DES MOINES, Iowa – Democratic presidential candidate Hillary Clinton on Monday proposed a health care plan that would require every American to have health insurance just like states require drivers to buy auto insurance.
The so-called "individual mandate" — the centerpiece of her "American Health Choices Plan" — would cost the federal government $110 billion a year and would help provide coverage for 47 million Americans without health care coverage. It is similar to a proposal offered by rival John Edwards. Barack Obama's health care plan does not have the same mandate.
"I believe everyone — every man, woman and child — should have quality, affordable health care in America," the New York senator told an audience in Iowa, vowing to accomplish the goal in her first term.
The senator's proposal comes 13 years after her first effort was abandoned, a plan that was unprecedented for a first lady, both in its scope and criticism.
"Perhaps more than anybody else I know just how hard this fight will be," Clinton said, adding that she is awaiting the pile-on from Republican critics.
"I know my Republican opponents will try to equate health care for all Americans with government-run health care. Don't let them fool us again. This is not government-run," she said.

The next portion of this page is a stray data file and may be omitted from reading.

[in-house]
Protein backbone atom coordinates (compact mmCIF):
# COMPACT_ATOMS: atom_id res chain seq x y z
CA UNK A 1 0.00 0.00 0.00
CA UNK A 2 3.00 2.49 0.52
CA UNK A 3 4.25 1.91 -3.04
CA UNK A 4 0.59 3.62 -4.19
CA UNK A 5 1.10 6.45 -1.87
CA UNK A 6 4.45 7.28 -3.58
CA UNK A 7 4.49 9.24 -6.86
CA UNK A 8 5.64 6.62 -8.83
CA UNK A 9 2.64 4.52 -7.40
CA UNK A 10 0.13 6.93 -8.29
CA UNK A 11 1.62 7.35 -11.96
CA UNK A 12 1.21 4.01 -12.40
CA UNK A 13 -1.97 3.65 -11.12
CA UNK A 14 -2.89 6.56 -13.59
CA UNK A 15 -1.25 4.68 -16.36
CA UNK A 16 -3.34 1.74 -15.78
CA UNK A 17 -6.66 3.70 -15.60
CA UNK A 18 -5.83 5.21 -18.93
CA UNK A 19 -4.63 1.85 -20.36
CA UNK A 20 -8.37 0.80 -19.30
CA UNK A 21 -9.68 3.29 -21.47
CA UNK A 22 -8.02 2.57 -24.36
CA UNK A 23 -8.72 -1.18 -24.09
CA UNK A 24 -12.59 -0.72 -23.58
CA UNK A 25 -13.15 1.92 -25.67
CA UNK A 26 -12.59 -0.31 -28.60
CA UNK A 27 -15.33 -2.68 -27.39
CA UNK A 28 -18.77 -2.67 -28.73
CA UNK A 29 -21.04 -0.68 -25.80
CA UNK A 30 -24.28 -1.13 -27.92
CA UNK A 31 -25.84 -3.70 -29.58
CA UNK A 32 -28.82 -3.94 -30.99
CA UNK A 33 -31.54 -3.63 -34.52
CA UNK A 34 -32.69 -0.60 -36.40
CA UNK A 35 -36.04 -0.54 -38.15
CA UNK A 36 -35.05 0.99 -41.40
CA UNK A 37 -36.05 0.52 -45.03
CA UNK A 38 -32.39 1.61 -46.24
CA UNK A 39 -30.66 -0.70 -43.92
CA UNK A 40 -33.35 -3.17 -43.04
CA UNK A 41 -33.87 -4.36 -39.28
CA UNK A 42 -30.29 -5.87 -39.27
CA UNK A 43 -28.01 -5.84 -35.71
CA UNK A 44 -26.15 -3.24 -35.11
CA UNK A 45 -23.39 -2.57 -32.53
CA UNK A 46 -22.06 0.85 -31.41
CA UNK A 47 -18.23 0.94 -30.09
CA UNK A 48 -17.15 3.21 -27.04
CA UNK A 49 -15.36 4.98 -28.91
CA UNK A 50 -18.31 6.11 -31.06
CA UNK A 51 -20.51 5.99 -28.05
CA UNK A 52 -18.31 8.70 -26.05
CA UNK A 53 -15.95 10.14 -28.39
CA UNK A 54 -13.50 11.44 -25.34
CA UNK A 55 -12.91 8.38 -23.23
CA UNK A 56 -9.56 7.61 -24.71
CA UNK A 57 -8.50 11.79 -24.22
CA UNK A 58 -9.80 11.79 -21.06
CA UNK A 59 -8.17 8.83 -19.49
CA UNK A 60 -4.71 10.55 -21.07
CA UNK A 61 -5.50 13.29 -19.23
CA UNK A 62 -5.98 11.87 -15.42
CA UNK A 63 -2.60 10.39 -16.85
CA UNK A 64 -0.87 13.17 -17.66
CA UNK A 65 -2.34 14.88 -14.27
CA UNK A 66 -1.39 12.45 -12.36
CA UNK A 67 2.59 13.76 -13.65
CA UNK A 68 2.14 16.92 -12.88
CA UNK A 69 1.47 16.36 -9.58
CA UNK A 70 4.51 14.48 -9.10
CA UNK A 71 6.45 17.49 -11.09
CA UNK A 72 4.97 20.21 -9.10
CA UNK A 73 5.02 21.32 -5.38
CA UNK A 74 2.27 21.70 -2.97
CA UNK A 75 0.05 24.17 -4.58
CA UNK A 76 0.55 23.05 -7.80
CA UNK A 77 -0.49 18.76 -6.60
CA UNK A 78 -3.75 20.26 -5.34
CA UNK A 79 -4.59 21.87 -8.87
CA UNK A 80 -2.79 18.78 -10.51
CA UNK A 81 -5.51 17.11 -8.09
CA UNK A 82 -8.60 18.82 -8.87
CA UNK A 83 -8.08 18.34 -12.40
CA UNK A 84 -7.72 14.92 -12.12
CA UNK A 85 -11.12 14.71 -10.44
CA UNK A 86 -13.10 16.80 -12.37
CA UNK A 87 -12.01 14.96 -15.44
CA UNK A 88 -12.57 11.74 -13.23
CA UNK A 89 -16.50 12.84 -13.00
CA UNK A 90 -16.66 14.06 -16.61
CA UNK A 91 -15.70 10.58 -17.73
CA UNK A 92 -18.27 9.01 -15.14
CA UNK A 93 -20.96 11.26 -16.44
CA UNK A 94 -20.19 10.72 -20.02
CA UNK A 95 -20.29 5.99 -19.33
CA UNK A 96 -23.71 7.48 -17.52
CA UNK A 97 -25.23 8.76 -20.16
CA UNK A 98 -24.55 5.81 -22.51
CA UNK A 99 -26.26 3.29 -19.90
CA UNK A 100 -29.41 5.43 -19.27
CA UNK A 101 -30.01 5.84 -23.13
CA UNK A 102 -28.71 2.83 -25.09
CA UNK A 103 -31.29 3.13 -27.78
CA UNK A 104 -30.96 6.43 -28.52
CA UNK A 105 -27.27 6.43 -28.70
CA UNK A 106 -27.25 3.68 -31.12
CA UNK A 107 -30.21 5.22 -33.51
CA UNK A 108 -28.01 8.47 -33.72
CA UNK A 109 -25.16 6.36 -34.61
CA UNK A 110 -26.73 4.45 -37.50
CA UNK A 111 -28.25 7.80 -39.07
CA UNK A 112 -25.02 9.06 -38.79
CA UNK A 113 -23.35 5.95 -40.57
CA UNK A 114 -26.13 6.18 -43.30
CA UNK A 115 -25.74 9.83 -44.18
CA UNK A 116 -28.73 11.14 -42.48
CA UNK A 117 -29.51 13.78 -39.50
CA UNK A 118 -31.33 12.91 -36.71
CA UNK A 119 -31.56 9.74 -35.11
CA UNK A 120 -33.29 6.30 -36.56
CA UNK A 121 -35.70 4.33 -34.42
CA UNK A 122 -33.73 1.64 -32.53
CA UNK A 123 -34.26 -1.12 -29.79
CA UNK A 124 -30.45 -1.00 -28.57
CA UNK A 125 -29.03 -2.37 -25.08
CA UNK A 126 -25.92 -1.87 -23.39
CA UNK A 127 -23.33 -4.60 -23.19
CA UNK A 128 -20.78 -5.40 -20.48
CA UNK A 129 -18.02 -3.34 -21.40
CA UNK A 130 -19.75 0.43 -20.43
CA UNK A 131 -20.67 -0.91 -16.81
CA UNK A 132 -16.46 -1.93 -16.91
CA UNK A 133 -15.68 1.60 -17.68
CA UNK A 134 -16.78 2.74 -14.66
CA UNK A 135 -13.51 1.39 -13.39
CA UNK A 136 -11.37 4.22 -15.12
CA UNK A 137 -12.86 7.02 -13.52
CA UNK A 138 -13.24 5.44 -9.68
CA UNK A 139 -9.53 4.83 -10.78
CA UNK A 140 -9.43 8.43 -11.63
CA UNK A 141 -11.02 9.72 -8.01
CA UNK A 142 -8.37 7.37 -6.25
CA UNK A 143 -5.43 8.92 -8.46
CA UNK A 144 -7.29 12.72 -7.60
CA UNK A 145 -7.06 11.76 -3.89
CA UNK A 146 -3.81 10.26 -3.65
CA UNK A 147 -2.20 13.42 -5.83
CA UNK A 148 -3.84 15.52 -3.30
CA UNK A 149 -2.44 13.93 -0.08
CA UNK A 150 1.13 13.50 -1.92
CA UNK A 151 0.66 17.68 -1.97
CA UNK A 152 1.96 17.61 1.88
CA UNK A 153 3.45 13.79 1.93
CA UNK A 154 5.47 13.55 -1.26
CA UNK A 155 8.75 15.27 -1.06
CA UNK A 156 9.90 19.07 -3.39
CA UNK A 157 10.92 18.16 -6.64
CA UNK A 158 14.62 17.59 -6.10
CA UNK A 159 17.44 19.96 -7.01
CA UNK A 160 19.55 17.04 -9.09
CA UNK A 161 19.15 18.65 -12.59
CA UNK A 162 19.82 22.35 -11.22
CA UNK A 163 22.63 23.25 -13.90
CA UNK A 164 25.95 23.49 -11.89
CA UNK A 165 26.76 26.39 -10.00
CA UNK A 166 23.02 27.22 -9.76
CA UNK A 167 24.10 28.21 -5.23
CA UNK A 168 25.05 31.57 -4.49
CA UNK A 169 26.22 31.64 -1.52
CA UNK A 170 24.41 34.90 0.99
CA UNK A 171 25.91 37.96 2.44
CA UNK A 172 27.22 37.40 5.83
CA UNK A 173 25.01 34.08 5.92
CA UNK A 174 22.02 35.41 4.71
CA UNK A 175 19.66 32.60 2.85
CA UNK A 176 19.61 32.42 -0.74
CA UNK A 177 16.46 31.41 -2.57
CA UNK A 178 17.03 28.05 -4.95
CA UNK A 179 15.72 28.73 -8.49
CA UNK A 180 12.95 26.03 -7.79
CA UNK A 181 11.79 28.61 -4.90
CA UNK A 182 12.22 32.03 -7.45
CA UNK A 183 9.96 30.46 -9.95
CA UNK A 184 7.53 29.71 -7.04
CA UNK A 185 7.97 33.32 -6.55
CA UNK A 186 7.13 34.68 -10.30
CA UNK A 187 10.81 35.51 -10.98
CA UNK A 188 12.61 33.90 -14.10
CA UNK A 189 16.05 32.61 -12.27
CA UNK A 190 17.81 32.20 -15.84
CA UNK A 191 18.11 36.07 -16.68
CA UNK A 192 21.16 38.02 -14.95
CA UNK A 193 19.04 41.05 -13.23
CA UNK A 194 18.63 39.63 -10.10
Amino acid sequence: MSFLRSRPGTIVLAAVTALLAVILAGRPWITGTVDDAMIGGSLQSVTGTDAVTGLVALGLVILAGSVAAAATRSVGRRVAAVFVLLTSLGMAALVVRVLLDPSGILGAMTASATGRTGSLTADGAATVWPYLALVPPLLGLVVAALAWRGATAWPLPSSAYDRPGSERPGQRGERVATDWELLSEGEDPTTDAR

Clinton said she has learned from the 1990s experience, which almost derailed Bill Clinton's presidency and helped put Republicans in control of Congress for years to come. Aides say she has jettisoned the complexity and uncertainty of the last effort in favor of a plan that stresses simplicity, cost control and consumer choice.
Clinton's plan builds on the existing employer-based system of coverage. People who receive insurance through the workplace could continue to do so; businesses, in turn, would be required to offer insurance to employees, or contribute to a government-run pool that would help pay for those not covered. Clinton would also offer a tax subsidy to small businesses to help them afford the cost of providing coverage to their workers.
For individuals and families who are not covered by employers or whose employer-based coverage is inadequate, Clinton would offer expanded versions of two existing government programs: Medicare, and the health insurance plan currently offered to federal employees. Consumers could choose between either government-run program, but aides stress that no new federal bureaucracy would be created under the Clinton plan.
Clinton proposed several specific measures to pay for her plan, including an end to some of the Bush-era tax cuts for people making more than $250,000 per year. Edwards has vowed to completely repeal the tax cuts for high earners to pay for the cost of his plan, estimated at $90 billion-$120 billion per year, while Obama would pay for his plan in part by letting the tax cuts expire in 2010.
FOX News' Aaron Bruns and The Associated Press contributed to this report.